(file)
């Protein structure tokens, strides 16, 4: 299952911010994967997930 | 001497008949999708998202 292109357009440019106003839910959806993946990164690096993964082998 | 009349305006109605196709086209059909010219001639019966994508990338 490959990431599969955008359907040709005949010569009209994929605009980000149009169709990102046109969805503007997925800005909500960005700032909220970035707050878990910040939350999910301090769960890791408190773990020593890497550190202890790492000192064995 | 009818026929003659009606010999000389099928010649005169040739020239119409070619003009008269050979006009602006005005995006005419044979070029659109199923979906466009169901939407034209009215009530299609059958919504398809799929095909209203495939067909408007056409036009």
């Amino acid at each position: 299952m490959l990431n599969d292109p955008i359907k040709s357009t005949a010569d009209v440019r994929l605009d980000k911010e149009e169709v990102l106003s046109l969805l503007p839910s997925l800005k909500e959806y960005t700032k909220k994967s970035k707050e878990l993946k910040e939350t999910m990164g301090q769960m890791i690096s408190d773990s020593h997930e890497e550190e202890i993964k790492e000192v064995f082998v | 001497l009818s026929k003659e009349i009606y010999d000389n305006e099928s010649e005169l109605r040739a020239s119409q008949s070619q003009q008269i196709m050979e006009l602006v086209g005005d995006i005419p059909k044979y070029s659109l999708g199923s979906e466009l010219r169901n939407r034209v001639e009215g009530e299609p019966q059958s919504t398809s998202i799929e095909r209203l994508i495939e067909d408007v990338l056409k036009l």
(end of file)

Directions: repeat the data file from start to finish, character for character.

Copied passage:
């Protein structure tokens, strides 16, 4: 299952911010994967997930 | 001497008949999708998202 292109357009440019106003839910959806993946990164690096993964082998 | 009349305006109605196709086209059909010219001639019966994508990338 490959990431599969955008359907040709005949010569009209994929605009980000149009169709990102046109969805503007997925800005909500960005700032909220970035707050878990910040939350999910301090769960890791408190773990020593890497550190202890790492000192064995 | 009818026929003659009606010999000389099928010649005169040739020239119409070619003009008269050979006009602006005005995006005419044979070029659109199923979906466009169901939407034209009215009530299609059958919504398809799929095909209203495939067909408007056409036009």
């Amino acid at each position: 299952m490959l990431n599969d292109p955008i359907k040709s357009t005949a010569d009209v440019r994929l605009d980000k911010e149009e169709v990102l106003s046109l969805l503007p839910s997925l800005k909500e959806y960005t700032k909220k994967s970035k707050e878990l993946k910040e939350t999910m990164g301090q769960m890791i690096s408190d773990s020593h997930e890497e550190e202890i993964k790492e000192v064995f082998v | 001497l009818s026929k003659e009349i009606y010999d000389n305006e099928s010649e005169l109605r040739a020239s119409q008949s070619q003009q008269i196709m050979e006009l602006v086209g005005d995006i005419p059909k044979y070029s659109l999708g199923s979906e466009l010219r169901n939407r034209v001639e009215g009530e299609p019966q059958s919504t398809s998202i799929e095909r209203l994508i495939e067909d408007v990338l056409k036009l």